Another powerful gem that I re-watched was Sounder. There’s something about the 1970s that allowed filmmakers to do a magnificent job at capturing reality through film. A night or two before Sounder, I watched History channel’s reboot of “Roots” and all I could do was roll my eyes at a production value high enough to include the likes of Derek Luke and Forest Whitaker, but still low enough to ruin itself with historical inaccuracies and mediocre technicalities. “Roots” felt like a project that was trying way too hard, like someone who realizes they have an important piece of history in their hands but botch it by trying to explain too much of the particulars. African accents frequently drop into American ones. Scenes go on far too long into ad nauseam for what it’s trying to articulate. Forest Whitaker’s intense monologues lack the genuine pathos needed to truly be engaging, although he delivers with great energy. Everything is bright, well lit, acted, fake.

That’s what sets it apart from the 1970s version and the reason for my intense craving to rewatch it while completely forgetting to watch episode two until editing this piece. There was a grit and grime that attached itself to films from the 70’s. A realism that plastered itself right on to the celluloid. Other decades don’t possess this life force. Even the poorest quality films from the 40s or 50’s don’t hold that grungy, dank look that truly makes you feel you’re watching these people in real environments live their lives the way the 1970s did.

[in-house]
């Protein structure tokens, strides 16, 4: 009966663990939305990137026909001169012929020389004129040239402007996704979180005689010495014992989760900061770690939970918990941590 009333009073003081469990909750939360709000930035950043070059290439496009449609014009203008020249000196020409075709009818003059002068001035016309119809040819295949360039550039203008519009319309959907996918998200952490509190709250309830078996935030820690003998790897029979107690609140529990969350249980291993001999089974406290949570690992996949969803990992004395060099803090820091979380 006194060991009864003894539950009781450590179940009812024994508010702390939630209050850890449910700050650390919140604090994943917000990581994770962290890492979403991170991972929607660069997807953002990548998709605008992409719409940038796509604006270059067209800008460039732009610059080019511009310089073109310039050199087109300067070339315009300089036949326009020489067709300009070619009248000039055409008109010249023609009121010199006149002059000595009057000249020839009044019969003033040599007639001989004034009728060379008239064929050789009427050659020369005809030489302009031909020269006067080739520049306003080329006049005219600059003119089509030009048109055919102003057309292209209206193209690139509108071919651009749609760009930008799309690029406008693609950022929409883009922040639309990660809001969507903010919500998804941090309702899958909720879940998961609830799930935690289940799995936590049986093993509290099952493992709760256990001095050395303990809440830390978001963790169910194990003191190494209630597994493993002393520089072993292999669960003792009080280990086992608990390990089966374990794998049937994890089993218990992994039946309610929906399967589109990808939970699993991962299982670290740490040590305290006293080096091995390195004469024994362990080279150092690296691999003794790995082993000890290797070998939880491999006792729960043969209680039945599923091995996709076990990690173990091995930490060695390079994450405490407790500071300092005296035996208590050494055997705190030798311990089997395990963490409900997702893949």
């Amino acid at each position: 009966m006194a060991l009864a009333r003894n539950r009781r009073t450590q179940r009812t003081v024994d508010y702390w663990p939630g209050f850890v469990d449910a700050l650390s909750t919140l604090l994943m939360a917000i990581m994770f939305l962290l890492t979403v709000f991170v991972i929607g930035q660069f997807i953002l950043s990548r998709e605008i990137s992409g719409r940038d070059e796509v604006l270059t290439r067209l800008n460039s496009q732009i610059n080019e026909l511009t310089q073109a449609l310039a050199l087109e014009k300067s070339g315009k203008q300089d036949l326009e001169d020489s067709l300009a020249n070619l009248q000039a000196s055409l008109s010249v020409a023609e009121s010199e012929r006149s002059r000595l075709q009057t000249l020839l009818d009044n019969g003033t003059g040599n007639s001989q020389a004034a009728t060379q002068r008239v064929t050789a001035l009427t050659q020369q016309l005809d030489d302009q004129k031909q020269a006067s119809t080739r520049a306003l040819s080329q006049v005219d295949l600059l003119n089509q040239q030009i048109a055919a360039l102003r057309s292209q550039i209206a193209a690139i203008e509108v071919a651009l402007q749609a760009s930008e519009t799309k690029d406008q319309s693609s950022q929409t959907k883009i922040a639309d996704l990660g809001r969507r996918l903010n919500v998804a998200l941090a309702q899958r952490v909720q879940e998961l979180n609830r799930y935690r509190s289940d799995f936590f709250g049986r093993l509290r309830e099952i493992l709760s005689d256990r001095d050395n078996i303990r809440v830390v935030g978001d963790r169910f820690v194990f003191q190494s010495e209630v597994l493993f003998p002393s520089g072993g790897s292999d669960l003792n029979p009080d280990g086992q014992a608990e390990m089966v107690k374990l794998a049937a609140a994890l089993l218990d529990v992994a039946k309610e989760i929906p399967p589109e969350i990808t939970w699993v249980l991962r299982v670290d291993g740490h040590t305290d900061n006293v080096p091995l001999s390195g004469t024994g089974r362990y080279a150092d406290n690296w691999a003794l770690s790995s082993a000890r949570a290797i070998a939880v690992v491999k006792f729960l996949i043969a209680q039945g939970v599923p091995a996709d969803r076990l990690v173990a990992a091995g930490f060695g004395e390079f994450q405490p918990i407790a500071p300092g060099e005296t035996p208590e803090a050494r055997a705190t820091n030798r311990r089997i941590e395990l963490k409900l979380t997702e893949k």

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Sounder (1972)

That’s what Sounder has—that’s why it shook me to my core. I first watched it years ago in elementary school after reading the novel. Time, and my failing memory, allowed the details to slip away from me all too easily after years of never truly thinking of it again. After watching it at my desk in the middle of working, I fell completely in awe. Sounder is an effective film because so much of its story is rooted in realism. Cecily Tyson doesn’t have to deliver a powerful monologue as the music swells for you to feel what’s present. The camera doesn’t have to spend long beats staring at the saddened look on the Morgan children’s faces when their father is hauled off to prison. We don’t have to wait in fields searching for Sounder when he goes missing to young David Lee’s dismay. These things aren’t contrived, instead they fall into place at a natural progression that happens in brief spurts then continues on with its story, because life goes on. 

David Lee breaks your heart not because he’s a poor black boy. This family’s tragedy isn’t just because they’re poor. The sadness felt by watching their plight emerges because life goes on. While father Nathan Lee is in prison, the Morgans must continue despite his absence. They miss him, they long for him but there’s no time to grieve. They don’t have the privilege to do that. They realize their loss but must continue on for survival. David Lee’s youth is tainted by his need to provide for his family. He doesn’t bemoan it. He just does what needs to be done, just as father did when he stole ham from a house to feed his family after a night hunt to catch a raccoon for food fails.